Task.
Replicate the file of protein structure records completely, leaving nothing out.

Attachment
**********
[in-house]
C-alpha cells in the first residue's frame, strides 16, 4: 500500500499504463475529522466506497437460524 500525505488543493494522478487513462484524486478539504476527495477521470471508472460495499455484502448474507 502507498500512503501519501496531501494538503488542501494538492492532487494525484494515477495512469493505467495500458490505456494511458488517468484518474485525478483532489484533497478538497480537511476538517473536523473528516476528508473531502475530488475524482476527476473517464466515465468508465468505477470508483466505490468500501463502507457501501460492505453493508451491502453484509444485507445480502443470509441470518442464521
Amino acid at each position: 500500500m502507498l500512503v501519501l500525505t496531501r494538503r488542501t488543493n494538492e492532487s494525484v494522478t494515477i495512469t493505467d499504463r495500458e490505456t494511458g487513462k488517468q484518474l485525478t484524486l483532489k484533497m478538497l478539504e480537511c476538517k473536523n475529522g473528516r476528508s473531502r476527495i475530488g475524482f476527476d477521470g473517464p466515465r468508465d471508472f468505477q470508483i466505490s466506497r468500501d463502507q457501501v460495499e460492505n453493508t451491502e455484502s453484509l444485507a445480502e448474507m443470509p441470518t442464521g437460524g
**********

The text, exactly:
[in-house]
C-alpha cells in the first residue's frame, strides 16, 4: 500500500499504463475529522466506497437460524 500525505488543493494522478487513462484524486478539504476527495477521470471508472460495499455484502448474507 502507498500512503501519501496531501494538503488542501494538492492532487494525484494515477495512469493505467495500458490505456494511458488517468484518474485525478483532489484533497478538497480537511476538517473536523473528516476528508473531502475530488475524482476527476473517464466515465468508465468505477470508483466505490468500501463502507457501501460492505453493508451491502453484509444485507445480502443470509441470518442464521
Amino acid at each position: 500500500m502507498l500512503v501519501l500525505t496531501r494538503r488542501t488543493n494538492e492532487s494525484v494522478t494515477i495512469t493505467d499504463r495500458e490505456t494511458g487513462k488517468q484518474l485525478t484524486l483532489k484533497m478538497l478539504e480537511c476538517k473536523n475529522g473528516r476528508s473531502r476527495i475530488g475524482f476527476d477521470g473517464p466515465r468508465d471508472f468505477q470508483i466505490s466506497r468500501d463502507q457501501v460495499e460492505n453493508t451491502e455484502s453484509l444485507a445480502e448474507m443470509p441470518t442464521g437460524g